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In the case of Sandra Bland, social media is taking note. A petition calling for the U.S. Department of Justice to “Take Over The Investigation Into The Death of Sandra Bland From The Waller County, Texas Police Department” has amassed roughly 70,000 supporters since its July 16 launch. On the following day, July 17, news reports confirmed that the FBI would join the investigation, signaling that federal agencies share the same skepticism felt by the black community.

Other law enforcement officials, including Waller County’s own district attorney Elton Mathis, are wondering about the precarious circumstances around Bland’s death. “I will admit it is strange someone who had everything going for her would have taken her own life,” Mathis said, according to KPRC. “That’s why it’s very important a thorough investigation is done and that we get a good picture of what Ms. Bland was going through the last four or five days of her life.”

Even as authorities dig deeper, a public call for accountability is an important tool in ensuring that victims of racialized police violence don’t have their stories swept under the rug. As was demonstrated following the death of Trayvon Martin, social media—combined with responsible reporting—helped sustain national attention on the case, the trial, and the unconscious biases that give way to young black people being victimized by police officers—or vigilantes like George Zimmerman.

Unlike other recent incidents—such as the ones that claimed the lives Tamir Rice, Eric Garner, and Walter Scott—Martin’s final moments weren’t recorded on camera. The circumstances alone were enough to cause alarm. But as the conversation has intensified about anti-black police violence, more bystanders opt to record incidents, hoping it will ensure accountability beyond police officers self-reporting the nature of an arrest, beating, or shooting.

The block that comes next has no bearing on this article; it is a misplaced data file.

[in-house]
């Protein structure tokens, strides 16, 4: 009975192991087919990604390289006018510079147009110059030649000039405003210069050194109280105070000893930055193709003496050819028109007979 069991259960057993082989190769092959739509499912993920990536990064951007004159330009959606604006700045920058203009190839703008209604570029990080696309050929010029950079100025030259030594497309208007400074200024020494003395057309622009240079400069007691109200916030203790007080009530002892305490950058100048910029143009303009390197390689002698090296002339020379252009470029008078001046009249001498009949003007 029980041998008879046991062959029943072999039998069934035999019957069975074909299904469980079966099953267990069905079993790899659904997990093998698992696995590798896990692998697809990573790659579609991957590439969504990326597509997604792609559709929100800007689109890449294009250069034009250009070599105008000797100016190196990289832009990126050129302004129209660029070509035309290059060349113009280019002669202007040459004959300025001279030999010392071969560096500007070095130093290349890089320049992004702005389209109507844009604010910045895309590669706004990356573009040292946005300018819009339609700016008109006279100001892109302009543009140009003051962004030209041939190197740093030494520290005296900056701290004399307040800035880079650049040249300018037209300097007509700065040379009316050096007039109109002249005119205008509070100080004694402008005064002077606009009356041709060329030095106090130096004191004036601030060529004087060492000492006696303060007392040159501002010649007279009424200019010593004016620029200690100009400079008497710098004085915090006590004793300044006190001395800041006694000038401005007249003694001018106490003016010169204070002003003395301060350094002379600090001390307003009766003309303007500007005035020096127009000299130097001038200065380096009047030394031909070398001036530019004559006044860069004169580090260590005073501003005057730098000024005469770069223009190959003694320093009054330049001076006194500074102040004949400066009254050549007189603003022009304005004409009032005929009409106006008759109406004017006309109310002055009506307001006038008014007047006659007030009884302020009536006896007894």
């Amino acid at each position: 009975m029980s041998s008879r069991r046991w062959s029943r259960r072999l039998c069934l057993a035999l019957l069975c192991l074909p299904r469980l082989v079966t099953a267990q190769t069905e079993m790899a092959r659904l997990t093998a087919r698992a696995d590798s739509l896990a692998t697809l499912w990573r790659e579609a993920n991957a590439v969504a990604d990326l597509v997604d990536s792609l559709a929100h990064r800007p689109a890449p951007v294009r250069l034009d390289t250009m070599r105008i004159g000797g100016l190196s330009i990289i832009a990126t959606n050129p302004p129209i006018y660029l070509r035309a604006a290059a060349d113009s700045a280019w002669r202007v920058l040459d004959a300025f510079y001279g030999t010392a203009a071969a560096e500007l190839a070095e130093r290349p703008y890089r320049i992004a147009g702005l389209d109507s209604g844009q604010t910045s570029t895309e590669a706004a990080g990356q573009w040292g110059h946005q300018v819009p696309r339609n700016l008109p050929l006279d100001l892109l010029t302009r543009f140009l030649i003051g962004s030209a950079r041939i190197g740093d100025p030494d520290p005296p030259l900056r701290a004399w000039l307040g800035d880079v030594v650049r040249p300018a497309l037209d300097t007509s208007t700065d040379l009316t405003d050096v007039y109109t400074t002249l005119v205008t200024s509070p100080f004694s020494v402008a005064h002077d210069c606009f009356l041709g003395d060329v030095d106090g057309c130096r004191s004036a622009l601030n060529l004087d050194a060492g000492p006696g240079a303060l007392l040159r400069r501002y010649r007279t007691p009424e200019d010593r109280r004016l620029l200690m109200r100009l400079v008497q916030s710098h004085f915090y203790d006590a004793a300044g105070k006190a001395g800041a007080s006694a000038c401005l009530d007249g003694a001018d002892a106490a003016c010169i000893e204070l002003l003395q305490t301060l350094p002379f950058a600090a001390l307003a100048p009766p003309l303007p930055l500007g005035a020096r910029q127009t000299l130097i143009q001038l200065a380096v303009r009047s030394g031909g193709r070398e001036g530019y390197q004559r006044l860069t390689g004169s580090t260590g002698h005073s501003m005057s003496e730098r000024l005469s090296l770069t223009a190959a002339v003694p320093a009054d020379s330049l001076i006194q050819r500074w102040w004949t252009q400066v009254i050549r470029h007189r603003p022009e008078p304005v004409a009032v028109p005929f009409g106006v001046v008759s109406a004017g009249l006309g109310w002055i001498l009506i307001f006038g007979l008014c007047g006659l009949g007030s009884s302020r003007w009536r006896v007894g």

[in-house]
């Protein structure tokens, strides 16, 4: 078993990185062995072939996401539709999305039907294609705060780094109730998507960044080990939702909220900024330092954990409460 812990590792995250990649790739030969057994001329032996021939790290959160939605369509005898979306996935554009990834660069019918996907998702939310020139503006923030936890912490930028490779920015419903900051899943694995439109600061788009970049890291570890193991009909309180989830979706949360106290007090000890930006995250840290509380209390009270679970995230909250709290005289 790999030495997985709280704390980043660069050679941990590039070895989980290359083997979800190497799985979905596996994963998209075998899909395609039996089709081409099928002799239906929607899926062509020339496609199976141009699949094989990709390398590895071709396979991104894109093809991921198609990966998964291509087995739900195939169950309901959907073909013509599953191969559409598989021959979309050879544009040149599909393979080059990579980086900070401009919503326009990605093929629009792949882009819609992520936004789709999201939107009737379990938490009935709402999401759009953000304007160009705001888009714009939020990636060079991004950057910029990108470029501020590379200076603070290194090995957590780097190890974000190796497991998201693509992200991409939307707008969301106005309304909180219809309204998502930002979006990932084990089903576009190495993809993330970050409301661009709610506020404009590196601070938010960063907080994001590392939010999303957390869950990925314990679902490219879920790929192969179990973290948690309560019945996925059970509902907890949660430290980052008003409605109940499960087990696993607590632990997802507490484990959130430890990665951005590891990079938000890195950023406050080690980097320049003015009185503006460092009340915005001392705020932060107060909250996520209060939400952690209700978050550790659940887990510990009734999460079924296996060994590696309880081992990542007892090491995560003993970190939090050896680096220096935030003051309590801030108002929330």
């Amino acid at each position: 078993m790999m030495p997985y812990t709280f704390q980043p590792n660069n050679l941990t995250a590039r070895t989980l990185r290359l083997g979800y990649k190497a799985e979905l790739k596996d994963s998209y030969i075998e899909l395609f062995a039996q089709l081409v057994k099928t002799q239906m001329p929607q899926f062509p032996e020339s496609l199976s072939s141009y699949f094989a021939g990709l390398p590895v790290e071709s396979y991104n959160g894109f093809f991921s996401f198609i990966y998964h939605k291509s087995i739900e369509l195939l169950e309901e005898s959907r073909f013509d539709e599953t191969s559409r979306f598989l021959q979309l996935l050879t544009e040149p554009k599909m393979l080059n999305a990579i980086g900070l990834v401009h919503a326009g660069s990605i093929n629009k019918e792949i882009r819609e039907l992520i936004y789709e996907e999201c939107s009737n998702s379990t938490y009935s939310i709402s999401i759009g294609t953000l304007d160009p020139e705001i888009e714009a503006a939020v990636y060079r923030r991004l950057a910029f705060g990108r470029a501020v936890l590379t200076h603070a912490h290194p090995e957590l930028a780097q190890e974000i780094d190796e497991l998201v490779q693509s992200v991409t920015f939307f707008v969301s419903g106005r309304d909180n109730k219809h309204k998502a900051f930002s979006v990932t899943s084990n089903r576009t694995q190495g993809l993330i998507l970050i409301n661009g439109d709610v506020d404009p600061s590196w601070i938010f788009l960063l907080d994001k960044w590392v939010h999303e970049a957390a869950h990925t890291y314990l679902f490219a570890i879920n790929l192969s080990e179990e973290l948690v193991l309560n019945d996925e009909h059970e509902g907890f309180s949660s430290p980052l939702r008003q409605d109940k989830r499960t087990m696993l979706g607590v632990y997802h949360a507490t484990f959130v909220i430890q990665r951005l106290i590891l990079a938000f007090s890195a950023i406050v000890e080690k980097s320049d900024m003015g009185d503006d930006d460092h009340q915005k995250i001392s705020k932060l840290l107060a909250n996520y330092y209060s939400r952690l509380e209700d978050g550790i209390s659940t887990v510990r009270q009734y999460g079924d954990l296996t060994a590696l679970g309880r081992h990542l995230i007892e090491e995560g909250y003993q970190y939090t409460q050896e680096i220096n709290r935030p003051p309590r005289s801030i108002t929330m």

So far, however, relatively few videos have been captured of black women subject to the use of police force. Notably, video of the the McKinney, Texas pool incident shows the now-resigned officer Eric Casebolt throwing a 15-year-old black female teenager to the ground in a brutal takedown, grabbing her by the neck, throwing her to the ground, and pinning her with his knee to her back.

And last December in Baltimore, as New York magazine reported, 36-year-old Kianga Mwamba was tased by police because she used her cell phone to film the arrest of a man across the street. She unwittingly recorded her own incident of police abuse, with one officer telling her at the video’s end, “You’re a dumb bitch, you know that?”

Although black men are indeed more likely to be victimized by police, not addressing the experiences of black women serves to erase the violence that indeed occurs at various other intersections of blackness, as the African American Policy Forum’s #SayHerName report underscored.“Although black women are routinely killed, raped, and beaten by the police, their experiences are rarely foregrounded in popular understandings of police brutality,” said Kimberlé Crenshaw, director of Columbia Law School’s Center for Intersectionality and Social Policy Studies and co-author of the report. “Yet, inclusion of black women’s experiences in social movements, media narratives, and policy demands around policing and police brutality is critical to effectively combatting racialized state violence for black communities and other communities of color.”

Until we truly know what happened to Sandra Bland, it’s incumbent to keep pushing for true accountability, moving beyond initial reports and the fog of speculation toward a clear answer and resolution. If we can signal boost the stories of black men when they suffer or die at the hands of police, we can certainly do the same when it’s time to support black women and their families.

For more information about suicide prevention or to speak with someone confidentially, contact the National Suicide Prevention Lifeline (U.S.) or Samaritans (U.K.).

Derrick Clifton is the Deputy Opinion Editor for the Daily Dot and a New York-based journalist and speaker, primarily covering issues of identity, culture and politics.

Photo via Max Fleishman

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*First Published: Jul 17, 2015, 4:23 pm CDT